In an editorial in the Washington Post at the time, Cook said: “Apple is open. Open to everyone, regardless of where they come from, what they look like, how they worship or who they love. Regardless of what the law might allow in Indiana or Arkansas [which also accepted the legislation], we will never tolerate discrimination.”

Deborah Sherry, UK and Ireland partnership director at Google, said she expected more businesses sign up to Open For Business. The group also includes PR company Brunswick, Standard Chartered bank, financial companies American Express and Mastercard, the McKinsey consultancy, news service Thomson Reuters and Sir Richard Branson’s Virgin group.

It is not advocating specific actions against counties or companies which discriminate against LGBT individuals. Sherry said: “It’s specifically to bring together data and make the business case that if you include the the LGBT community in society, if people can bring their whole selves to work, you attract better people, it lowers [business] costs…its makes them more productive and more entrepreneural and so the company has better output.

“Clearly the LBGT community has got various states of rights and inclusion in society, but there is still much to be done. And change often happens from the ground up so Open for Business is an initiative to pull together the data that makes the case for the LBGT community in the workplace in the same way that has been made for gender and minorities.”

The report includes analysis by the Harvard Business Review, which shows that companies with greater diversity perform better than those which do not. The research found that employees at more diverse companies are 45% more likely to report that their firm’s market share grew over the previous year and 70% more likely to report that the firm had entered a new market.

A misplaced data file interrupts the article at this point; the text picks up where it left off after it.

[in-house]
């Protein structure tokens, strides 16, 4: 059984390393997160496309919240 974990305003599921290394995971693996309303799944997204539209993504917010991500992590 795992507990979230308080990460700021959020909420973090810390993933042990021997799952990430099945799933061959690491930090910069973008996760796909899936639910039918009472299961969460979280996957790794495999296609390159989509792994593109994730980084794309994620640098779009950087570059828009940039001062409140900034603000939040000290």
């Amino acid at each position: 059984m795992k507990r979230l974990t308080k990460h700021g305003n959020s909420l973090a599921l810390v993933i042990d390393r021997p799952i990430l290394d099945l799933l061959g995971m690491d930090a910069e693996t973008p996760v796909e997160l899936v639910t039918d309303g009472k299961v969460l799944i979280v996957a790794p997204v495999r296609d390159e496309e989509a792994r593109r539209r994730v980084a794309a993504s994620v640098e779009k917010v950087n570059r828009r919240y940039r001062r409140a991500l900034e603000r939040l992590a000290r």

The report cites reactions to companies in countries where there are laws discriminating against LBGT workers. It raises India, where in 2013 a law decriminalising gay sex was rescinded. Business such as IBM, Royal Bank of Scotland, Cisco, Citigroup, Google, Dell, Novell, General Electric and Microsoft met at the Bangalore campus of Goldman Sachs to discuss strategies to protect their LGBT employees.

It also cited research by MV Lee Badgett, a professor of economics and director of the Center for Public Policy & Administration at the University of Massachusetts, estimating the impact of discrimination on India’s GDP as up to 1.4% of economic output.


Why aren't schools educating kids against sex abuse?

Sex education: Give pupils knowledge, skills & confidence to resist abusers

By Peter Tatchell

International Business Times – London, UK – 20 August 2015

Generic Child AbuseThe sexual abuse of children is a national scandal. So why are schools doing so little to help combat it? This neglect is outrageous, given that educating and empowering young people with sexual rights, knowledge, skills and confidence can help protect them against abuse.

The current UK anti-child sex abuse strategy focuses overwhelmingly on apprehending and prosecuting abusers. That’s good and important. But it is a somewhat one-sided approach. It neglects the very important, effective role that young people can play in stopping abuse.

The shocking scale of child sexual exploitation proves that criminal sanctions are not enough. They aren’t working. The already strong laws against abuse are being flouted, as shown by the constant stream of sex abuse trials. Tougher penalties are unlikely to deter or make much difference. More robust investigation and prosecution will definitely help a lot. But what’s also urgently needed are new initiatives that help young people protect themselves.